ThirtyTwo Jones MTB Splitboard Boot – Stiffest Boot Ever
Stiffest Boot Ever
ThirtyTwo Jones MTB Splitboard Boot
ThirtyTwo has been working with splitboarding legend Jeremy Jones for the last few years to design the ultimate splitboard boot. Did they succeed with ThirtyTwo Jones MTB boot? In this review, I will be going over some of the features of the new boot. I also asked everyone I know, who use these boots, for their opinions. This, hopefully, gives you a fair and balanced insight into the boots and if they may be the right splitboard boots for you. Grab a coffee and enjoy this deep dive into the splitboarding boots. Featuring reviews from Russell Cunningham of Karakoram Splitboard bindings and Rafael Pease of Connections Movement.
I have tested the Jones MTB boot since the first year they came out (see the last review for 2016 model). Each version improved on the last. From improving the BOA system to footbeds, there is a lot going on with them. In the video below, James Kim (the designer) goes over the tech in the 2018-2019 MTB.
Updates to the MTB Boot
There are several updates to the MTB Boot over the last 2 years. I will summarize them as best as possible. The Elite Liner is a nice upgrade (though it does add weight). The Recoil Flex stays are hard plastic rods that offer additional support (removable). The Elite Footbeds are nice and include a few sets of arch support options. Lots of little details too. Like a rubberized zipper pull and reinforced toe cap.
Elite Fit Liner
The Elite liner is the top of the line liner from ThirtyTwo. Completely heat moldable with Intuition foam. These are meant to keep their shape for a LONG time. They also have ankle donut pockets to keep your heels locked down. They include 2 sets of 2 different density donuts (orange – 3mm and black – 5mm) so you can dial in your foot perfectly.
Russel Cunningham – The man, the myth, the legend
I reached out to my good friend Russman for his take on the boots. He has been using them for years and understands the biomechanics and engineering better than anyone I know. Russell is an accomplished splitboard athlete (check out some of his pics!) and extremely intelligent person. Below is his detailed insights into the ThirtyTwo Jones MTB Boots.
- Flex: Jeremy really does know what he’s doing when it comes to high performance freeride products. Not only are his board shapes absolutely dialed in, so too is his understanding of snowboarding biomechanics. The MTB has the best forward ankle flexion out of any boot I’ve used, demoed, owned, tried on you name it. Out of the box, the boot has what I would call an 8 out of 10 stiff flex, but after heat molding the liners and putting in 2 solid tours, they “settle in” to this sweet spot that is absolutely mind-blowingly good. Its supportive, natural, and basically offers a “suspension system” for your ankle joint. As you go into the flex of the boot, the resistance ramps up as if you were riding a tuned fork on your mountain bike. You have a supple and sensitive upper flex that gives tremendous fine bump sensitivity, but as you start to carve and lean into the boot is progressive ramps up. And just as if you were on an EVIL Mountain Bike, you never feel the bottom out. In other words, the MTB has the most dynamic and fine-tuned flex that quite literally turns your ankle joints into a highly dynamic, yet regulated suspension system for high-speed charging. Further, if you look at how Jeremy rides on very high angle terrain, you realize that he uses his lower extremity differently than most snowboarders. He actually pivots inside his boots and bindings, and I feel that the flex of the MTB is tuned into really promote that high precision turning and edging that Jeremy Jones is so famous for.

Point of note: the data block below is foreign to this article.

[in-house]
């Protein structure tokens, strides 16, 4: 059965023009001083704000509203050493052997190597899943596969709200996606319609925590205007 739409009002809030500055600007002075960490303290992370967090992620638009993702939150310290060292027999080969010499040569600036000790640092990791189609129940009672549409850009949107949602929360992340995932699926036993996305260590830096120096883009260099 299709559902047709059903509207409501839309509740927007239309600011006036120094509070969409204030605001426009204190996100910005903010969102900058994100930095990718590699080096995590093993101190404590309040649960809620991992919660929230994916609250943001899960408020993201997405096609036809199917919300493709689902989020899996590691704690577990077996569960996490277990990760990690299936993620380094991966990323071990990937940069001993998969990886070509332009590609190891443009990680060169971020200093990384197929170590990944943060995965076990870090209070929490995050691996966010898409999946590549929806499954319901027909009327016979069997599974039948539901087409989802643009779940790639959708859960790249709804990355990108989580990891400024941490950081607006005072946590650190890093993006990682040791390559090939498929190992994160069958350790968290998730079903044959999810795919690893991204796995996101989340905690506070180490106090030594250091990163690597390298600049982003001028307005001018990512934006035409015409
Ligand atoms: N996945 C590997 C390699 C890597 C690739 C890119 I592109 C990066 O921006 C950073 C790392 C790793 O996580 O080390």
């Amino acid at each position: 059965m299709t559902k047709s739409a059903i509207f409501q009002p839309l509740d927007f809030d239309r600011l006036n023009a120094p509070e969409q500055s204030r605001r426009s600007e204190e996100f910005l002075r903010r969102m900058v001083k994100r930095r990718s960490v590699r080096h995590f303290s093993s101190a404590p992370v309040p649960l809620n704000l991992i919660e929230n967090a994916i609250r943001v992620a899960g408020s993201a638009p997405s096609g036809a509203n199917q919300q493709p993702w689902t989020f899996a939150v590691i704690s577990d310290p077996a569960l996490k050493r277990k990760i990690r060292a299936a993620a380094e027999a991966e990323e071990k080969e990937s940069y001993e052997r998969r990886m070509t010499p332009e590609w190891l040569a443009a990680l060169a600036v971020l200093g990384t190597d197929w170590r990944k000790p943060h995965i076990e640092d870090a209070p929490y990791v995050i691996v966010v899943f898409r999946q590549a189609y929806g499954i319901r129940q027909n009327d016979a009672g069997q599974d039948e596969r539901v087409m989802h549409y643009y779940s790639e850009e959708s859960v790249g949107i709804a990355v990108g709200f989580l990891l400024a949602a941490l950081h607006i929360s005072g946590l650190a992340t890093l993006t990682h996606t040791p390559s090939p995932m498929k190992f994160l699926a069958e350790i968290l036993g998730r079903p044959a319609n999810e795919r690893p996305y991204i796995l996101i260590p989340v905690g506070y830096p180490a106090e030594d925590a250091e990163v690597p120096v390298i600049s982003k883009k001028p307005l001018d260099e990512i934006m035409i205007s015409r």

- Support: The MTB utilizes ThrityTwo’s proprietary internal ankle harness, and it’s fantastic. You can crank it down for big scary descents, or you can leave it loose for tour mode. Personally, I’ve been extremely impressed with the MTB’s ability to offer my “all day support” and comfort. I very rarely find myself stopping to re-tie my boots. The same lace up I do in the morning seems to last all day.
- Boot to Binding Interface: One thing that is really impressive with the MTB, is how the external gator changes the way your ankle straps interact with the boots. It eliminates any big seams and thus creates a very smooth and continuous “wrap” as your ankle strap tightens down. With the Karakoram AirForm Ankle Straps, I find that the rubberized material grips this gator material extremely well, and I can, therefore, run my ankle strap a bit looser than I historically have. This leads to less foot fatigue, as well as more ankle mobility, and therefore helps with technical descents. Also, you’ll notice the rubber rand material around the middle of the boot, this offers more friction and durability where the Karakoram PrimeX heel cups touch the sidewall of the boot.
- Until the MTB, I have never used a splitboard boot that offers a walk mode. And I’ll tell ya, its game-changing. The dramatic increase in efficiency with being able to achieve a full-length stride is incredible. It also allows you to save a surprising amount of energy throughout the day. My only complaint with the walk mode is that it decreases your sidehilling performance in tour mode, but this is where the Karakoram FlexLock kicks in, and that problem is 100% solved. Also, as the rear of the boot opens right up, you can sometimes get powder snow to enter the boot if your pant gator is not covering the boot. On the flip side, I have found this “opening” in the rear of the boot a VERY nice ventilation system on very hot spring touring days on the volcanos.
- The “walk mode” also helps with, well you know, walking! I find that just day to day cruising around in the MTB is a real pleasure, as I’m not doing the classic skier “heel-toe KLUNK” as I walk across hard surfaces.
- Sole Design: This is a specific area that probably most snowboarders may not have been exposed to. But how a “mountain boot” behaves when you’re climbing sustained steep snow, sustained ice, rock pitches, knifed edge ridge lines etc. is extremely important. The sole of the MTB is possibly the best Vibram sole I have ever used. It’s a mountaineering tread that has been specifically redesigned to excel in snowboarding. Unlike other splitboard boots out there, the MTB offers a true “flat footprint”, meaning your heel is not an inch taller than the ball of your foot. Surprisingly I have found that this offers more precision in climbing on technical terrain.